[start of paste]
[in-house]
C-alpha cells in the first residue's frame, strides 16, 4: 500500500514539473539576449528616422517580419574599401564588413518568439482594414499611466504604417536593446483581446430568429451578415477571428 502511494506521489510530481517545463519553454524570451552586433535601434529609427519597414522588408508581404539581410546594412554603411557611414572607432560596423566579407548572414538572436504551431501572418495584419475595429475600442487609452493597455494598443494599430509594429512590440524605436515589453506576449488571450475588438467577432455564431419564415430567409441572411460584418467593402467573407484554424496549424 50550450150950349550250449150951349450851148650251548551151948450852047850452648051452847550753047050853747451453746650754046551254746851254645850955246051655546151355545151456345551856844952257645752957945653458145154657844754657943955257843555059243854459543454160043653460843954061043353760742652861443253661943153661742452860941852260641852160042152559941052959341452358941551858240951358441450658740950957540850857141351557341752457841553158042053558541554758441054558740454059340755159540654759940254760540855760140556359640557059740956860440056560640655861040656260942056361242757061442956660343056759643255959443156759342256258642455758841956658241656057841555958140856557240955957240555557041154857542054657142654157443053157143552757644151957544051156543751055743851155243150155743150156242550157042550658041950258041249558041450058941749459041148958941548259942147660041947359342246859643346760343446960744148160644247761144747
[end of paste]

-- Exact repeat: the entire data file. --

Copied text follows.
[in-house]
C-alpha cells in the first residue's frame, strides 16, 4: 500500500514539473539576449528616422517580419574599401564588413518568439482594414499611466504604417536593446483581446430568429451578415477571428 502511494506521489510530481517545463519553454524570451552586433535601434529609427519597414522588408508581404539581410546594412554603411557611414572607432560596423566579407548572414538572436504551431501572418495584419475595429475600442487609452493597455494598443494599430509594429512590440524605436515589453506576449488571450475588438467577432455564431419564415430567409441572411460584418467593402467573407484554424496549424 50550450150950349550250449150951349450851148650251548551151948450852047850452648051452847550753047050853747451453746650754046551254746851254645850955246051655546151355545151456345551856844952257645752957945653458145154657844754657943955257843555059243854459543454160043653460843954061043353760742652861443253661943153661742452860941852260641852160042152559941052959341452358941551858240951358441450658740950957540850857141351557341752457841553158042053558541554758441054558740454059340755159540654759940254760540855760140556359640557059740956860440056560640655861040656260942056361242757061442956660343056759643255959443156759342256258642455758841956658241656057841555958140856557240955957240555557041154857542054657142654157443053157143552757644151957544051156543751055743851155243150155743150156242550157042550658041950258041249558041450058941749459041148958941548259942147660041947359342246859643346760343446960744148160644247761144747